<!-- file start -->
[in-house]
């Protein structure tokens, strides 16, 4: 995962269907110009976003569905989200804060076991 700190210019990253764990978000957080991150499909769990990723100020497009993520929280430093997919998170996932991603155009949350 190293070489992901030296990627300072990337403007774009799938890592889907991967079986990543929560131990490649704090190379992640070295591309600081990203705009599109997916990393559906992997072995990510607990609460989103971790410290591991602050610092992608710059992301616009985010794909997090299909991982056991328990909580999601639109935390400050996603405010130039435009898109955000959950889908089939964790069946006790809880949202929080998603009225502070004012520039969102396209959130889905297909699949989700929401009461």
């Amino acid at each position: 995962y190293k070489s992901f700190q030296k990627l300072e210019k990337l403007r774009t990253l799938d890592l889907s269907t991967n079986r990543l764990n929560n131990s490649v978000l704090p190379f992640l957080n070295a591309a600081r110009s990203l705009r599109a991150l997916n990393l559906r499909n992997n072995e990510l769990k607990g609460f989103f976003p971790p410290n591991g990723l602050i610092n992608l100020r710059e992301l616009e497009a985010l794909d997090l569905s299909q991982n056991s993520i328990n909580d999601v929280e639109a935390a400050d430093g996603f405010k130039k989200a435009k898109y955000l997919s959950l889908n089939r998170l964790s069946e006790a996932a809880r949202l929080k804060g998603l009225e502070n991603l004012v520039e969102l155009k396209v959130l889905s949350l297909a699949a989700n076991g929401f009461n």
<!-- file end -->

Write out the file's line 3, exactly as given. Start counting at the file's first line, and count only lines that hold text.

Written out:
């Amino acid at each position: 995962y190293k070489s992901f700190q030296k990627l300072e210019k990337l403007r774009t990253l799938d890592l889907s269907t991967n079986r990543l764990n929560n131990s490649v978000l704090p190379f992640l957080n070295a591309a600081r110009s990203l705009r599109a991150l997916n990393l559906r499909n992997n072995e990510l769990k607990g609460f989103f976003p971790p410290n591991g990723l602050i610092n992608l100020r710059e992301l616009e497009a985010l794909d997090l569905s299909q991982n056991s993520i328990n909580d999601v929280e639109a935390a400050d430093g996603f405010k130039k989200a435009k898109y955000l997919s959950l889908n089939r998170l964790s069946e006790a996932a809880r949202l929080k804060g998603l009225e502070n991603l004012v520039e969102l155009k396209v959130l889905s949350l297909a699949a989700n076991g929401f009461n």